Another $1,300 driver assist package adds reverse automatic braking, enhanced automatic braking and adaptive cruise control, now becoming standard across the industry. The package also adds the super annoying automatic seatbelt tightening feature. This over-snugs the belt just as you put the car in Drive, then loosens it. Useless!

A cool night vision option is $2,000, but obviously not needed. I did find it entertaining as it lights up on the dash when it sees a person or animal way ahead of you at night. During these dark winter days that could be especially helpful.

Cadillac’s interior offers everything one would expect in a luxury SUV from all that leather on the seats, steering wheel and horn cap ($5,000 platinum package) to the suede headliner.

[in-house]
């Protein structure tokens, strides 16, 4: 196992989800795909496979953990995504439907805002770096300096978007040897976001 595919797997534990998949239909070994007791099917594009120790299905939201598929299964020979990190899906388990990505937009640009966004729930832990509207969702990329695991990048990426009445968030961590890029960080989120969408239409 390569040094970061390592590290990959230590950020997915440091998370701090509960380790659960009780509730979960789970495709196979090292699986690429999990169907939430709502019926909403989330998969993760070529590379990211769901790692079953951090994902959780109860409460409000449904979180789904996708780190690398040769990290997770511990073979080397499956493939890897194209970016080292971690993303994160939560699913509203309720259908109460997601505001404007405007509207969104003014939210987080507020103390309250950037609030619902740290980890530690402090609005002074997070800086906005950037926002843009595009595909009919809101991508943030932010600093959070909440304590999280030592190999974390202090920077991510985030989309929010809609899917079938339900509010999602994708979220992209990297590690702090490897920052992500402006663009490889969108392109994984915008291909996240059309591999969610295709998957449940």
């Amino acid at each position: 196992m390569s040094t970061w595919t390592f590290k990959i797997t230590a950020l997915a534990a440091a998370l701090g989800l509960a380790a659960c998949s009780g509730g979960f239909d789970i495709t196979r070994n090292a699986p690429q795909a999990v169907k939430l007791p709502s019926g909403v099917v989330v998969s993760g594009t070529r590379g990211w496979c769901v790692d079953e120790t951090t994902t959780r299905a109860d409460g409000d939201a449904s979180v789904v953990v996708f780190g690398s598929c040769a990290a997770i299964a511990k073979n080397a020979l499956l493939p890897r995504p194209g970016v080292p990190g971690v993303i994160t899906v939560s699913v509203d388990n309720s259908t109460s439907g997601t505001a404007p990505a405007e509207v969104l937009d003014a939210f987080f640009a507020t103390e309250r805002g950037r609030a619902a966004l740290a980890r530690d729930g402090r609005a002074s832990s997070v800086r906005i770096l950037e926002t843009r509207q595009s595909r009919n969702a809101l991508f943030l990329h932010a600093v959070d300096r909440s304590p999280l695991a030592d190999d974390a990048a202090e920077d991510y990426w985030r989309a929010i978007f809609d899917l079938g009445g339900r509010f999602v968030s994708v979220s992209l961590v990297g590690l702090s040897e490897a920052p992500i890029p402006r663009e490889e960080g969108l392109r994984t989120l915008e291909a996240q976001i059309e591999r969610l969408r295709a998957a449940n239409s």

Standard are heated front seats, wireless phone charger, power tilt/telescope steering wheel, OnStar, remote start, tri-zone climate controls, power hatch, heated steering wheel, panoramic sunroof and rain-sensing wipers.

A $750 comfort and air quality package adds heated rear seats, cooled front seats and an air ionizer. One minor annoyance here, the touchpad used to activate front seat heat or cooling, along with climate directional controls. The pad’s surface flexes just enough that it doesn’t always engage the first time it’s pressed, especially if the user is wearing gloves. The nearby temperature toggles are fine though.

The CUE system (Cadillac User Experience) also is upgraded to include a 14-speaker Bose Performance audio system, for $1,000. I mostly hear no difference, other than wattage, from most such systems, but this one really separated instruments’ sound during songs so that they sounded as if they were coming from various areas of the car. That was cool!